Traditional timekeepers are hard to find these days -- those craftsmen who can keep clocks and watches running or repair them no matter what the problem or how old the device. Josef Herzinger, who owns Clock & Watch Shop (824 Gravier St., 525-3961) with his wife, Judith, is one of those people.
He learned his craft in his native Austria, where part of his seven-year higher education involved not only repairing but making timepieces from scratch. That knowledge has worked well for people who seek out Clock & Watch Shop for repairs.
"Our specialty is really repair and restoration of watches and clocks," he says. "If any parts are missing and not anymore available, we can make the parts by hand. We do our own gold refinishing and silver-plating and case refinishing. We do all the work in-house."
The shop's reputation for repair and restoration brings it business from all over, including New York, California, Mexico and even China. To help the process, Herzinger says he has a vast inventory of parts for antique timepieces as well as hard-to-find glass crystals for watches.
In addition to repairs and restorations, the Clock & Watch Shop also sells a wide range of new, vintage and antique clocks and watches, including about 15 brands and hundreds of styles of watches. New lines in the shop include the Swiss maker August Raymond and Tutima of Germany. Other brands include Wittnauer, Seiko, Movado, Bulova, Hamilton, Fortis, Seth Thomas, Howard Miller and Linden.
The Whole Picture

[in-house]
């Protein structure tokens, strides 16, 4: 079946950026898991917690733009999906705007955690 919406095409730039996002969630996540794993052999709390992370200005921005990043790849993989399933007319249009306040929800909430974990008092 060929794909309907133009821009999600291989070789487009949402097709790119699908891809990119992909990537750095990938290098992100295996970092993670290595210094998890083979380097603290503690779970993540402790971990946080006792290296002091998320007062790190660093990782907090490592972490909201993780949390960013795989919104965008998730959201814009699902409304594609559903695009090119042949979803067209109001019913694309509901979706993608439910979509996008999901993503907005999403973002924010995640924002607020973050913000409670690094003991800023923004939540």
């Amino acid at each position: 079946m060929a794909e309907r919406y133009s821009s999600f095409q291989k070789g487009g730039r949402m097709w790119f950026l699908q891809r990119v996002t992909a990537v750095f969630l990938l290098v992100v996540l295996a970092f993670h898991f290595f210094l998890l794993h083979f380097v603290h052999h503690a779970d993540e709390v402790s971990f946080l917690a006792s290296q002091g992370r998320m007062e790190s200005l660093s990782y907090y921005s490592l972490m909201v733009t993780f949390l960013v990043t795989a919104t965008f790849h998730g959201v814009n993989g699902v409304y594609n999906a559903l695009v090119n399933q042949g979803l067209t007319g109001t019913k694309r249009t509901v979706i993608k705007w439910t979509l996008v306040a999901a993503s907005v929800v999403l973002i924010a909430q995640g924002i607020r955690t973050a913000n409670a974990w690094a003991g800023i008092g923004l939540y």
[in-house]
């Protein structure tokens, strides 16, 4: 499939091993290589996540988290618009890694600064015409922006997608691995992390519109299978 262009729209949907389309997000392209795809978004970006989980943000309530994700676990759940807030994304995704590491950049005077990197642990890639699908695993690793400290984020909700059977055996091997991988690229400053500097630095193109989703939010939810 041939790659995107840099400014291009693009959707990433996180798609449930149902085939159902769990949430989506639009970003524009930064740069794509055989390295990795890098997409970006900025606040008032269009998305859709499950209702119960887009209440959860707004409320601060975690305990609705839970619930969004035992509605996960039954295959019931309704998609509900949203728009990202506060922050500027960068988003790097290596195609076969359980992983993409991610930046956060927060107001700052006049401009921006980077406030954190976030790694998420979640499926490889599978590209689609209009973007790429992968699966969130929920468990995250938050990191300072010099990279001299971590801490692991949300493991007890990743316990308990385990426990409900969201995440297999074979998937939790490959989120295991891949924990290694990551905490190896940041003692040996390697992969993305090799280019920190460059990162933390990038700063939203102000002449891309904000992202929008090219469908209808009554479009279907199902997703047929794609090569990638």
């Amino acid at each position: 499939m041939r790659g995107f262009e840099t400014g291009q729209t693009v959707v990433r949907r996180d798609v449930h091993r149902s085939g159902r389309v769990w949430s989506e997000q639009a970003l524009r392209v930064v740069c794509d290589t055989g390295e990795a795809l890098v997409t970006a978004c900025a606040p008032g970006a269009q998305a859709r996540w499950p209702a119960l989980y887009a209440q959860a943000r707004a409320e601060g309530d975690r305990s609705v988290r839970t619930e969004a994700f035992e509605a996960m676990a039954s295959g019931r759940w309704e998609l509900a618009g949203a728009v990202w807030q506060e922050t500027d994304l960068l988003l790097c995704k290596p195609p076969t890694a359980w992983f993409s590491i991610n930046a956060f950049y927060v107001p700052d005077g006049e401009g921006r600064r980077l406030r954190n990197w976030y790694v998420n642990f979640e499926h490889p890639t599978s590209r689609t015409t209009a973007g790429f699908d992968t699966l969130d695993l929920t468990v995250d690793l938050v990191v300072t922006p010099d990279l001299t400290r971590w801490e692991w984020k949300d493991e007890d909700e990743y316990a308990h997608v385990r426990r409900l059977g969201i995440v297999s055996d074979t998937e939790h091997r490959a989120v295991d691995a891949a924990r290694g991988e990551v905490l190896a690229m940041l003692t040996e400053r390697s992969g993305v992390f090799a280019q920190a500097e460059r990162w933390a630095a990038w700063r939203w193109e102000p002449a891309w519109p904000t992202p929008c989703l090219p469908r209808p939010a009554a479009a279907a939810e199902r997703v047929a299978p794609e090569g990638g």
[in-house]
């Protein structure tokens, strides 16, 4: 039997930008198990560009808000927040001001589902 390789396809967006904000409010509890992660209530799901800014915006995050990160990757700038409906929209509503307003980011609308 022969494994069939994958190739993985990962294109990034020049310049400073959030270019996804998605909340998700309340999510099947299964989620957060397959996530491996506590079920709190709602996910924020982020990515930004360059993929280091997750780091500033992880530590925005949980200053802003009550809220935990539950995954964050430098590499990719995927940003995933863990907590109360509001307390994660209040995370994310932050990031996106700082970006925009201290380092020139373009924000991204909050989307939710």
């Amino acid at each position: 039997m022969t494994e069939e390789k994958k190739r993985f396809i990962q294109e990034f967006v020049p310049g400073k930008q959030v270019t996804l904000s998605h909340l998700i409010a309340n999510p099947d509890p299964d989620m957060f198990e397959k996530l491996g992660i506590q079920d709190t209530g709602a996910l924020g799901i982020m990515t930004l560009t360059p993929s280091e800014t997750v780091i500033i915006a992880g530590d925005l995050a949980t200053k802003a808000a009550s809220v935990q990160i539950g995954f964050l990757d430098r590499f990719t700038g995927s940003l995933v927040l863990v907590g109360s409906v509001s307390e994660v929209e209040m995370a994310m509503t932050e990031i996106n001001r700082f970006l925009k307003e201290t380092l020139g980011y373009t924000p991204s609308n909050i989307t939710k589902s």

The Wholistic Wellness Network is holding its fourth annual national conference in New Orleans -- the first time such a meeting has been scheduled in the Deep South -- April 1 through 4. Most of the events will be held at LSU Medical School (1542 Tulane Ave.)
The goal of the conference, hosted by LSU Health Sciences Center's new Section of Integrative Medicine and its School of Public Health, is to help both practitioners and prospective patients understand how conventional and complementary or alternative therapies can be used together for better health outcomes.
The conference includes demonstrations of complementary therapies such as massage and reflexology for both professionals and the public as well as national speakers and a continuing education course for medical professionals that will explain how to integrate conventional and complementary therapies. Subjects covered during the three-day conference include chronic disease treatment, naturopathy, nutrition, physical therapies, cancer, cardiovascular disease, menopause, depression and more.
Some of the sessions are free and open to the public, but registration fees are required for others. For a full schedule and more information on the conference, visit the Web site, www.wwn.us/events.html.